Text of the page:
- turning or capable of turning around on an axis, as a wheel.
- taking place around an axis, as motion.
- having a part or parts that turn on an axis, as a machine.
Origin of rotary
Examples from the Web for rotary
Inquiries will be accepted only via Western Union telegram or rotary phone.The World’s Toughest Political Quiz
December 31, 2014
Bob Bashara was a married Rotary Club president who lived in a ritzy Detroit suburb.A Murder in Detroit’s Sexual Underworld
October 8, 2014
The thwap-thwap-thwap of rotary wings above triggered an intense reaction in Army trauma surgeon Dr. (Maj.) Tara Dixon.From Hero to Homeless: Tara Dixon’s Story
July 4, 2013
She traveled to South Africa as a Rotary International Youth Ambassador and contracted malaria.Rebel Wilson’s 12 Funniest Moments (Video)
October 15, 2012
They have no jet aircraft—they rely on rotary wing aircraft.Iraq's Lousy Odds
November 1, 2011
On Model B a Holmes rotary 7-cylinder motor of 4x4-inch bore and stroke is used.Flying Machines
W.J. Jackman and Thos. H. Russell
Sometimes the pan is shaken so that the dirt receives a rotary motion.Hittel on Gold Mines and Mining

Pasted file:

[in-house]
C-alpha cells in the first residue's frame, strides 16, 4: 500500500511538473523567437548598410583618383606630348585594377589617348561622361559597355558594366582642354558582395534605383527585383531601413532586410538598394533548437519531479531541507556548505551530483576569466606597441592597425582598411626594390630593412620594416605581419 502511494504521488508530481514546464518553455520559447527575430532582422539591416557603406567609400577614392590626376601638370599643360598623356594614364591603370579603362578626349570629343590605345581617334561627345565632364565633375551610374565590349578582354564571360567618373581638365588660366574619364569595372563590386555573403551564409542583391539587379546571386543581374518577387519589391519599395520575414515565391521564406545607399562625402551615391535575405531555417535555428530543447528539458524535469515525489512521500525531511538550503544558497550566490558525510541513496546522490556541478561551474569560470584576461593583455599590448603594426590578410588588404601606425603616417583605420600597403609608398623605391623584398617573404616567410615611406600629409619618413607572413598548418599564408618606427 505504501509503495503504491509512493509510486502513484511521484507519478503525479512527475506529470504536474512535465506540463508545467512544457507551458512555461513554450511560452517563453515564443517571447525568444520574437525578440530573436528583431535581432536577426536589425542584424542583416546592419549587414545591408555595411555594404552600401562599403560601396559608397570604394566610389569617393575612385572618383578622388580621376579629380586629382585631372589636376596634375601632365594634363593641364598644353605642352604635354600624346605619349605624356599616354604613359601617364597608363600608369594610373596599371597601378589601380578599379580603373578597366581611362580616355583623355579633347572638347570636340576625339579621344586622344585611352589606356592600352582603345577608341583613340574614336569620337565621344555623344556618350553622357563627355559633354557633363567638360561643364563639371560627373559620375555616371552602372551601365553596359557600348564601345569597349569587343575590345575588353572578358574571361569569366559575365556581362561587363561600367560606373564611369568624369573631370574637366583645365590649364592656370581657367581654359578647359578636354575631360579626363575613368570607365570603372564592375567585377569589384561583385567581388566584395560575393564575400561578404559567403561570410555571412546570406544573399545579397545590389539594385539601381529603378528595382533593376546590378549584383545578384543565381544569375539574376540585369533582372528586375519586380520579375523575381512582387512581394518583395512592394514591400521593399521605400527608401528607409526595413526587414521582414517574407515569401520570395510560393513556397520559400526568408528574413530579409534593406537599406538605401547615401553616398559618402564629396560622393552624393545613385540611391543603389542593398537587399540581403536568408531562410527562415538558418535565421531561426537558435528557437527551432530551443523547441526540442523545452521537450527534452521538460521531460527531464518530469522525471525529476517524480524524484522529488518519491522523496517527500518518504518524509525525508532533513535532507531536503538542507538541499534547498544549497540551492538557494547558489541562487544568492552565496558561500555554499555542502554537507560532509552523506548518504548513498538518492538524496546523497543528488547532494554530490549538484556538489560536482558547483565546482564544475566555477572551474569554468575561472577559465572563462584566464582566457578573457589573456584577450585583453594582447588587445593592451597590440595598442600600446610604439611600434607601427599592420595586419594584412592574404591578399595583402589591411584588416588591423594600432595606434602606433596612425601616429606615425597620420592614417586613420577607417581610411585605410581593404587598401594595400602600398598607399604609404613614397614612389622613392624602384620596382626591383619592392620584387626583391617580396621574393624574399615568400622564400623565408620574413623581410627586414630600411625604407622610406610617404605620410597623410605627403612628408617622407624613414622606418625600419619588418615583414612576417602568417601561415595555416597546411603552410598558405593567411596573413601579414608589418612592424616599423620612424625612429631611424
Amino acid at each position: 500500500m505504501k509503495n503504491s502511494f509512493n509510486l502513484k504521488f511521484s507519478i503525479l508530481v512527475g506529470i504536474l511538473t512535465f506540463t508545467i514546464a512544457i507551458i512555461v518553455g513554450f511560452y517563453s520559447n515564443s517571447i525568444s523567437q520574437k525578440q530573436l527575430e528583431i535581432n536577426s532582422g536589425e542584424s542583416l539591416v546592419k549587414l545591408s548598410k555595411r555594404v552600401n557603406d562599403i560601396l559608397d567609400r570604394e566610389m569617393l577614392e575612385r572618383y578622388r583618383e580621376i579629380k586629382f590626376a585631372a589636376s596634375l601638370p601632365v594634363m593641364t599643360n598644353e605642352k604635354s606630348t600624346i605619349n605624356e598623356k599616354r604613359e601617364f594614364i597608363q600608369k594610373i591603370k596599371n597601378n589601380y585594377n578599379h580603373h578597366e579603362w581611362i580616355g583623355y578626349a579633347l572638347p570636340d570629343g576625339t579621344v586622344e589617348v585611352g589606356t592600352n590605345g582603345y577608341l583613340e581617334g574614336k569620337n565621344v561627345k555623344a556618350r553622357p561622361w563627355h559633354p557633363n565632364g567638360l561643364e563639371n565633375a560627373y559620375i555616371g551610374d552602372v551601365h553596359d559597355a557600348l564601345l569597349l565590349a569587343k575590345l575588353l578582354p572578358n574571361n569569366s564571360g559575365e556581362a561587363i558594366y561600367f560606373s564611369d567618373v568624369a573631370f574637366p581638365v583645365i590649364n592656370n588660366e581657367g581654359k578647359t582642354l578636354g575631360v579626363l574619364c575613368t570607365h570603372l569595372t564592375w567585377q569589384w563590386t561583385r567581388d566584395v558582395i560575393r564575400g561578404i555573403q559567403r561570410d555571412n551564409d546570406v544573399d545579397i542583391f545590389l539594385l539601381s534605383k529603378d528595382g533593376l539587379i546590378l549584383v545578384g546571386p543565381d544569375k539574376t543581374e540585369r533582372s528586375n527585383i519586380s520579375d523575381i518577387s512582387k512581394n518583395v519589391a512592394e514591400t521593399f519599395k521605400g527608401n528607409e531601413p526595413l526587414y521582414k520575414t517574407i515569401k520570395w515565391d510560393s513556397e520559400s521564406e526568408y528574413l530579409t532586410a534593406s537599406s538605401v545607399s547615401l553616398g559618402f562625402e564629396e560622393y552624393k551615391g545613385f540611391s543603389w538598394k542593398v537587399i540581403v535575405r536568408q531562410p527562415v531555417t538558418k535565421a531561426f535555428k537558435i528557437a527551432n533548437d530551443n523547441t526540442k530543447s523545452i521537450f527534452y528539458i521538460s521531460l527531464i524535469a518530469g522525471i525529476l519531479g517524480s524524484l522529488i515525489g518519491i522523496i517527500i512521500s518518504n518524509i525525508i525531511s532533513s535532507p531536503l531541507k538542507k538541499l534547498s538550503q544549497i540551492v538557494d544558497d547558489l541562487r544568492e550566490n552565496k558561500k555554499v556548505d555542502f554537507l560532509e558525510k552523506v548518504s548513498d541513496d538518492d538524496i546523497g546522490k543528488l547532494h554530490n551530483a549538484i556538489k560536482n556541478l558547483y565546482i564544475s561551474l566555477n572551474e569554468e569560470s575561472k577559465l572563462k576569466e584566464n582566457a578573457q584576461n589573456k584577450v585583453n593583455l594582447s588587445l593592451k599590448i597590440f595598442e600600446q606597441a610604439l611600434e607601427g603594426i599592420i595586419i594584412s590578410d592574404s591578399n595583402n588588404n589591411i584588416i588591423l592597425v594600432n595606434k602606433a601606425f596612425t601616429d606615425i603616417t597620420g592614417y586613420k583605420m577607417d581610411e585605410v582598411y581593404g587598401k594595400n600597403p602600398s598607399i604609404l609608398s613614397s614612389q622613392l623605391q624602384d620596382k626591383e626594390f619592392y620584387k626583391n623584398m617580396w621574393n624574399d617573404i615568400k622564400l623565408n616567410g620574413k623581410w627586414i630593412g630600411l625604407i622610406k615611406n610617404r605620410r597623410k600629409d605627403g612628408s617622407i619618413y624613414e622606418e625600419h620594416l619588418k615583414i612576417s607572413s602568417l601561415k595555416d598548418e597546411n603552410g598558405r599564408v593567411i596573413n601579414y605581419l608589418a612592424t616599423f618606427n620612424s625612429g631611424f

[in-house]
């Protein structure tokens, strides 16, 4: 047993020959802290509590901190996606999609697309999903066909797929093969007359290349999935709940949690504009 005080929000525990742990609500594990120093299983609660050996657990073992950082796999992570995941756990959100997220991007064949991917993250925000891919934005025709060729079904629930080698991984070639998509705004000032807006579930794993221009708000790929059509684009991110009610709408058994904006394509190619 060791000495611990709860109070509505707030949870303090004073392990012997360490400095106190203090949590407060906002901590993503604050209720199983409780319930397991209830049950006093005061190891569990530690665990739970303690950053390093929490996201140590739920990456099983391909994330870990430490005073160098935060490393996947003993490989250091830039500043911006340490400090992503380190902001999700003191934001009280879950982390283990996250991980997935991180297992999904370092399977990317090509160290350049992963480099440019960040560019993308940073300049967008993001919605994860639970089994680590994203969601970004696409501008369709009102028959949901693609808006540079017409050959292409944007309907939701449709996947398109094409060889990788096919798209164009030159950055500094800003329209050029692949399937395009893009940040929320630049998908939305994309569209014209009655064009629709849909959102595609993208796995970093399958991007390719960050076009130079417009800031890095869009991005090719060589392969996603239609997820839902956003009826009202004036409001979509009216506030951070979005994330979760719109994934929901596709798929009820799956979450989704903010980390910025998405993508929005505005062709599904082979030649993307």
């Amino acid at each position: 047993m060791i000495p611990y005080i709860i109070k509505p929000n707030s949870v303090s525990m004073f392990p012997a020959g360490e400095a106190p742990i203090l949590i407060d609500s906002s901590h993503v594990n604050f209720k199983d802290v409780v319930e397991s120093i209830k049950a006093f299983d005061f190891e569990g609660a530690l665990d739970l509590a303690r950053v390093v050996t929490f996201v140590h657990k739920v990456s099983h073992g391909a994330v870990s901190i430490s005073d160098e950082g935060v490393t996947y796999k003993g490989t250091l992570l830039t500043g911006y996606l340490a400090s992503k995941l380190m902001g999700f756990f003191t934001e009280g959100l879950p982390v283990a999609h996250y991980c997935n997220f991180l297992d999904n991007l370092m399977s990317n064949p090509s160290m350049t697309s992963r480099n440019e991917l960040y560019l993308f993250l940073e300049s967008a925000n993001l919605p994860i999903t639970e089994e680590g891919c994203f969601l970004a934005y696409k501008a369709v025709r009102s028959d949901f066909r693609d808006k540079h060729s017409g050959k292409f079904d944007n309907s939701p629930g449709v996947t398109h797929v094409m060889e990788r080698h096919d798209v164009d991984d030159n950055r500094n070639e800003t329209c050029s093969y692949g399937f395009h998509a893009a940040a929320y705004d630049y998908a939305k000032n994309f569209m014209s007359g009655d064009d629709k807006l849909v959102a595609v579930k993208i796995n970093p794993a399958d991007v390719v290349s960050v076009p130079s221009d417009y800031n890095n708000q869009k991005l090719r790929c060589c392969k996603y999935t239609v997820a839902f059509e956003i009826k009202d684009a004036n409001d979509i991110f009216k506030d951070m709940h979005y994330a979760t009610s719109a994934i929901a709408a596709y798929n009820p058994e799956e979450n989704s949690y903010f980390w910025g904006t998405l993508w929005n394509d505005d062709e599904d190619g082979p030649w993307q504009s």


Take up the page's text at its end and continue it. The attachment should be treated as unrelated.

John S. Hittell
He swung it rigidly with the rotary and menacing action of a slinger: the 14-lb.End of the Tether
The log-hauler would not deliver the goods to the rotary saw.A Labrador Doctor
Wilfred Thomason Grenfell
I changed the movement from a reciprocating to a rotary motion.Peter Cooper
Rossiter W. Raymond
- of, relating to, or operating by rotation
- turning or able to turn; revolving
- a part of a machine that rotates about an axis
- US and Canadian a roundabout (for traffic)
Word Origin and History for rotary
1731, from Medieval Latin rotarius "pertaining to wheels," from Latin rota "a wheel, a potter's wheel; wheel for torture," from PIE root *roto- "to run, to turn, to roll" (cf. Sanskrit rathah "car, chariot;" Avestan ratho; Lithuanian ratas "wheel," ritu "I roll;" Old High German rad, German Rad, Dutch rad, Old Frisian reth, Old Saxon rath, Old Irish roth, Welsh rhod "carriage wheel"). The international service club (founded by Paul P. Harris in Chicago in 1905) so called from the practice of clubs entertaining in rotation. Hence Rotarian (1911).